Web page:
many thanks for your explanation. You convinced me, even if I must say
that I really found a different behaviour of the code between the two
versions that I reported in my previous message.
I also (erroneously) thought that setting 'standardize=FALSE' in the
MTP function could avoid calculations which fail when the variance is
However, in the future I will try to adopt the 'dominant strategy' to
take my software updated. Believe me, in my work I really take into
consideration what John von Neumann wrote :-)
From: Vincent Carey 525-2265 [mailto:email@example.com]
Sent: Thu 18/09/2008 17:12
To: Stefano Moretti
Cc: bioconductor at stat.math.ethz.ch
Subject: Re: [BioC] multtest different seed
> I have a problem with the multtest package.
> Using the following code, for a very simple example, on R version
2.4.0 with multtest version 1.12.0 I didn't get any problem.
> R<- matrix(0, 2, 6)
> R[1,]<- c(0,0,0.3,0.2,0,0.16)
> R[2,]<- c(0, 0.2, 0,0.2,0.3,0)
> classes<- c(1,1,1,2,2,2)
> OUTPUT <- MTP(X=R, Y=classes, standardize=FALSE, B=1000)
> But now, with the R version 2.7.2 with multtest version 1.21.1 I get
the following error message
> running bootstrap...
> iteration = Error in function (x, w = NULL, samp = Samp) :
> Only one unique value in bootstrap sample for second group. Cannot
calculate variance. This problem may be resolved if you try again with
a different seed.
> Is there anyone who can help me to understand what I do wrong?
This should have nothing to do with the version of R or the package.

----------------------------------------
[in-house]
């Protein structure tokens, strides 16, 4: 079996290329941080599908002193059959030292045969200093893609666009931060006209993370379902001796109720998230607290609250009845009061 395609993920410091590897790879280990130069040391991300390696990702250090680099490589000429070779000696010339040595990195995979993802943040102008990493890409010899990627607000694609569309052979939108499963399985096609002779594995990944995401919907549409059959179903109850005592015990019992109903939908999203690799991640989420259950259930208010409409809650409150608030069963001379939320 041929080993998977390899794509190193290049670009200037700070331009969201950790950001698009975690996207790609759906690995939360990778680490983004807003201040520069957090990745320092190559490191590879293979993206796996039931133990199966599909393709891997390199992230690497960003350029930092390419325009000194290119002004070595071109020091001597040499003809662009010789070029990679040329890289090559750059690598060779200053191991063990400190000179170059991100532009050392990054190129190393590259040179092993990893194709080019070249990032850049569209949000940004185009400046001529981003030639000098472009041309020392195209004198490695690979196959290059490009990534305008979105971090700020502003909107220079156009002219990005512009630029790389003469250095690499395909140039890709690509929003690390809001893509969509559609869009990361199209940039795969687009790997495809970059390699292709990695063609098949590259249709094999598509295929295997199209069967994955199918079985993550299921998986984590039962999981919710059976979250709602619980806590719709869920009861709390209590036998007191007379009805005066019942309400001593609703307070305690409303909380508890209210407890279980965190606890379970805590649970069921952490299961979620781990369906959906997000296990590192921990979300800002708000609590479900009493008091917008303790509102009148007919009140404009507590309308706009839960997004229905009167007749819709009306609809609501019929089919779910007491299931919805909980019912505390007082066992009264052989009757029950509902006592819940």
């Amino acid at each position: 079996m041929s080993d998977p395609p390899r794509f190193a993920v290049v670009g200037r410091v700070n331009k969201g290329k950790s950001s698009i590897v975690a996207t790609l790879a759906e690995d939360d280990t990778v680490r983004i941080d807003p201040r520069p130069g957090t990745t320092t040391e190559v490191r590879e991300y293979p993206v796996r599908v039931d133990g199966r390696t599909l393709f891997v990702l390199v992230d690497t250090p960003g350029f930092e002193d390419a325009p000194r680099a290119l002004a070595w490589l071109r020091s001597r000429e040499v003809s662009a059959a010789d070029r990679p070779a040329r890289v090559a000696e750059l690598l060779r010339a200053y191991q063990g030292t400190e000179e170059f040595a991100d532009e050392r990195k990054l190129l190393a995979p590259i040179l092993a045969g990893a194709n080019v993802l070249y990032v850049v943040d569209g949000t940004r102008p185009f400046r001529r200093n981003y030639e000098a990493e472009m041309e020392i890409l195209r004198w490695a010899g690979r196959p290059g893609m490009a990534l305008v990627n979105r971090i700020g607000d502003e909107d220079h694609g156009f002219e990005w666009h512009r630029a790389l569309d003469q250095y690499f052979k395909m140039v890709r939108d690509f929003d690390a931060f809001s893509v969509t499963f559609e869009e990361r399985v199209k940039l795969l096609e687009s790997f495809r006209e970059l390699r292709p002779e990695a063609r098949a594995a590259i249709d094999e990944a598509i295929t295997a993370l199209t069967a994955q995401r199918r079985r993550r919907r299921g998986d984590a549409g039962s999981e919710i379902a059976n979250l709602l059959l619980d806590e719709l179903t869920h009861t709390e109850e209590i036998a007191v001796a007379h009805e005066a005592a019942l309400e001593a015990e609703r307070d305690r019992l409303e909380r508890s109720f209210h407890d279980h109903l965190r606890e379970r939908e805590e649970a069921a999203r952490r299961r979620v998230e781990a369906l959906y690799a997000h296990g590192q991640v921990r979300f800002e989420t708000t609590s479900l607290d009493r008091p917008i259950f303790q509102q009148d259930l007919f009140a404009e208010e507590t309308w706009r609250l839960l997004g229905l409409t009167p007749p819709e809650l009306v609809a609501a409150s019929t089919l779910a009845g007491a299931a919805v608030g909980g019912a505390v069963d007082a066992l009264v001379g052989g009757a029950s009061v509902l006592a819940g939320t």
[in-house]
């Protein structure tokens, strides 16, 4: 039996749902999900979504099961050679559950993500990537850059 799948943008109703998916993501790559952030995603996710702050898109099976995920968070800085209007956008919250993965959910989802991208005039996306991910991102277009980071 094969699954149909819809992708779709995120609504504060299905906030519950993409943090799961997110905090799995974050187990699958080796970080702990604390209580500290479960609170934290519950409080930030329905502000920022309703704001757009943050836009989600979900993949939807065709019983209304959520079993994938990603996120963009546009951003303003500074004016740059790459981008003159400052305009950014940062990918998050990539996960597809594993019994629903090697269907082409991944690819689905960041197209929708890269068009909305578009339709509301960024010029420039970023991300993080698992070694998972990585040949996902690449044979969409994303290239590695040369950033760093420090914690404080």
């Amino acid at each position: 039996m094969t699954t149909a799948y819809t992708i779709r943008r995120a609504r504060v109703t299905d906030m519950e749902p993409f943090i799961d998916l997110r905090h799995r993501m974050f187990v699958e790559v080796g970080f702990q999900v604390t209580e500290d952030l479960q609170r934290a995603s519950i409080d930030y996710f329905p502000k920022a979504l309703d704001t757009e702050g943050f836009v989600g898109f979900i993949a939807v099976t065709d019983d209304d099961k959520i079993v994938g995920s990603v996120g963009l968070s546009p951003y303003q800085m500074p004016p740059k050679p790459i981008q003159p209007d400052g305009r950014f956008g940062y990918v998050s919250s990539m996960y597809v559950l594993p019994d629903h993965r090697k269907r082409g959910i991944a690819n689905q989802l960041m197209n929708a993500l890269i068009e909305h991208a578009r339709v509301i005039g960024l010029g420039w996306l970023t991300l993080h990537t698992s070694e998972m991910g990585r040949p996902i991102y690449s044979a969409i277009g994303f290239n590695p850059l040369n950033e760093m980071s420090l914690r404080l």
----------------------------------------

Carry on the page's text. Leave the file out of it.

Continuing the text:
Bootstrapping is a procedure
that involves computing test statistics repetitively over samples
taken with replacement from the
original data. If a given sample contains enough copies of a given
observation (owing to the
sampling with replacement), calculations that require nonuniqueness
It is true that changing the seed will change the collection of
samples that your procedure
encounters, and _may_ thus avoid a sample with "too many copies", and
uniqueness (or dispersion) of values will succeed.
This problem is occurring in this case because your base sample size
is so small, so that the
probability of an underdispersed sample is relatively high, and
because some computation fails
when variance is zero. Avoiding the problem by changing the seed
seems to me to be an unwise
approach, but as von Neumann wrote, "Any one who considers
arithmetical methods of producing
random digits is, of course, in a state of sin". (See Knuth TAOCP
> Many thanks for your attention.
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